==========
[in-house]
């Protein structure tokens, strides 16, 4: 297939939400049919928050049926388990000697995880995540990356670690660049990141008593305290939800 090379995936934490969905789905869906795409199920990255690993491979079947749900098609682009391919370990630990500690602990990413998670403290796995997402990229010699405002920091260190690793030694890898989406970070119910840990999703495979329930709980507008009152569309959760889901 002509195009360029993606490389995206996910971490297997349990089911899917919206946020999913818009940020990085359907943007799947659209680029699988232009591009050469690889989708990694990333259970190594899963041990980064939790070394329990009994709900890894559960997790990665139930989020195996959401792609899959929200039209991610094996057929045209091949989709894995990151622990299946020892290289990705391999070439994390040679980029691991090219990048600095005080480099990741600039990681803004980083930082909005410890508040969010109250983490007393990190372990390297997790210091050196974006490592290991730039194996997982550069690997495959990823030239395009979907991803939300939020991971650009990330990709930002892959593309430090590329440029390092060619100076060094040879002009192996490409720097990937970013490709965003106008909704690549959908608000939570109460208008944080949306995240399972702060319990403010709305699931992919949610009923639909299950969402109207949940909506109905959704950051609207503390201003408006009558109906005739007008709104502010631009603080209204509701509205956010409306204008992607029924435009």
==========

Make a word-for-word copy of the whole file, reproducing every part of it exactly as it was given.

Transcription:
[in-house]
């Protein structure tokens, strides 16, 4: 297939939400049919928050049926388990000697995880995540990356670690660049990141008593305290939800 090379995936934490969905789905869906795409199920990255690993491979079947749900098609682009391919370990630990500690602990990413998670403290796995997402990229010699405002920091260190690793030694890898989406970070119910840990999703495979329930709980507008009152569309959760889901 002509195009360029993606490389995206996910971490297997349990089911899917919206946020999913818009940020990085359907943007799947659209680029699988232009591009050469690889989708990694990333259970190594899963041990980064939790070394329990009994709900890894559960997790990665139930989020195996959401792609899959929200039209991610094996057929045209091949989709894995990151622990299946020892290289990705391999070439994390040679980029691991090219990048600095005080480099990741600039990681803004980083930082909005410890508040969010109250983490007393990190372990390297997790210091050196974006490592290991730039194996997982550069690997495959990823030239395009979907991803939300939020991971650009990330990709930002892959593309430090590329440029390092060619100076060094040879002009192996490409720097990937970013490709965003106008909704690549959908608000939570109460208008944080949306995240399972702060319990403010709305699931992919949610009923639909299950969402109207949940909506109905959704950051609207503390201003408006009558109906005739007008709104502010631009603080209204509701509205956010409306204008992607029924435009």